The Fast and the Furious: Tokyo Drift

The Fast and the Furious: Tokyo Drift

Film review by: Witney Seibold

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            This is the third in the Fast and Furious film series, and my first. Luckily, none of the cast members of the original two appear in this film, and it is only linked in a thematic way (fast and furious streetcar racing) to its forebears, so I was not lost. It’s a perfectly serviceable movie with ups and downs, but it’s not enough to make me want to run out and rent the first two. The film is littered with clichés, and I found the lead character, played by good ol’ Southern boy Lucas Black, to be a bit flat and grating, but the depiction of Tokyo was frank and honest, and some of the racing scenes were indeed genuinely exciting.

 

            The setup: Mysteriously twentysomething highschooler Shawn (Black) is a cocky greasemonkey who has moved around several times to avoid the law. When he has a disastrous Rebel without a Cause-style race with one of his classmates, he is shipped off to Japan to live with his Navy father. He speaks no Japanese, but nothing doing, he’s going to school anyway. Luckily his Japanese school is populated with other military brats including hustler Twinkie (Bow Wow, formerly Li’l Bow Wow) and love-interest Neela (Nathalie Kelley). It’s never explained where Neela comes from, and she has one of those implacable Christopher Lambert-ian accents. Predictably, Shawn falls in with the local racing circuit, where he learns about “drifting.” Drifting is a nickname for the controlled skids necessary for racing in Tokyo’s cramped streets and parking structures. He finds a friend in Chinese ex-pat Han (Sung Kang), and an enemy in yakuza brat DK (Brian Tee). Eventually all the tensions can be salved with (you guessed it) a race. Sonny Chiba shows up as a yakuza boss.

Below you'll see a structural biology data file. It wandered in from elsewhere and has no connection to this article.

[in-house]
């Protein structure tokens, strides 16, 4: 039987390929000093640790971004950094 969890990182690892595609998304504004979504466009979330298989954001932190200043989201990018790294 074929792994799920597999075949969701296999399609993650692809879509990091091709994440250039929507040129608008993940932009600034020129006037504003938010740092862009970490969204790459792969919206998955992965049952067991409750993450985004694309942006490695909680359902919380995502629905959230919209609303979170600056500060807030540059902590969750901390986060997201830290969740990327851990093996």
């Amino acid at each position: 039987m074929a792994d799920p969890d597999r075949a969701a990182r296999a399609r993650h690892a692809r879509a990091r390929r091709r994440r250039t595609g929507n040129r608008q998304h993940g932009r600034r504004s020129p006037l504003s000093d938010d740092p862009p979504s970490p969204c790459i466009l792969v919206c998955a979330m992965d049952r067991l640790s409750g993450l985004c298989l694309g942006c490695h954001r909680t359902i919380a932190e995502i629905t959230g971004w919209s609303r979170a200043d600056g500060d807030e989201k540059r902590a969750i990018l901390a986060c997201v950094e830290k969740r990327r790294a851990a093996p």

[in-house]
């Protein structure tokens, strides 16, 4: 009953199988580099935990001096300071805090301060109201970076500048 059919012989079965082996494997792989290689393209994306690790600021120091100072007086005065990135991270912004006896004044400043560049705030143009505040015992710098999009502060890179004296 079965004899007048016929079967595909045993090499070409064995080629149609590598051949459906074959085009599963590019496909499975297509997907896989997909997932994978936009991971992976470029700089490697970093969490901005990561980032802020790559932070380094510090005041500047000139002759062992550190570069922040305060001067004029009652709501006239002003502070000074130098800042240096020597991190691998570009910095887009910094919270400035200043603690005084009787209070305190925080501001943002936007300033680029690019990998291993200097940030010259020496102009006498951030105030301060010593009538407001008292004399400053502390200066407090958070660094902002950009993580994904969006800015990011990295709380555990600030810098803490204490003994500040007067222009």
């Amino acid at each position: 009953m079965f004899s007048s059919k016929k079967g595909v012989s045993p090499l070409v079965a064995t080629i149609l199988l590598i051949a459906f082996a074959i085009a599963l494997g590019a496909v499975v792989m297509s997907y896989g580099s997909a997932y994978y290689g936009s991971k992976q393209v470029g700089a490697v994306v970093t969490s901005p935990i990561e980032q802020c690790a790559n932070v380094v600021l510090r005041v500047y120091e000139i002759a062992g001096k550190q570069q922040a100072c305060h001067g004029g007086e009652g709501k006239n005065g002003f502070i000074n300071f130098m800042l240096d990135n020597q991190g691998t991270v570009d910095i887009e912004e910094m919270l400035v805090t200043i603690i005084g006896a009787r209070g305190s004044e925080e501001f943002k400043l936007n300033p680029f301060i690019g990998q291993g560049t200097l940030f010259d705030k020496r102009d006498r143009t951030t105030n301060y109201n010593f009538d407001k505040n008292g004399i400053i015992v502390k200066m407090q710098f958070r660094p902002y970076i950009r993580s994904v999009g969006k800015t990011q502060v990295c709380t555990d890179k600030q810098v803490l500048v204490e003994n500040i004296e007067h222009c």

Director Justin Lin made a wonderful film in 2002 called Better Luck Tomorrow, about ambitious criminal Asian high school students in Orange County, and he certainly has a knack for subcultures, so the world of racing, the groaning engines, the bling-obsessed devotees, and the streets of Tokyo, the pachinko parlors, the tight living quarters, really come alive in the film. Sadly, it’s all in service of a cheap sport-style flick with some bad dialogue (“You live under my roof, you play by my rules.”), and a perfectly predictable plot. Fun racing, though.

 -June 16th, Universal Pictures

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Published in: on March 27, 2008 at 1:29 am  Comments (1)  

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  1. […] only other film from this series that I’ve seen was the third, “The Fast and the Furious: Tokyo Drift,” and that film featured none of the series’ regular characters, so, in a way, this is my […]


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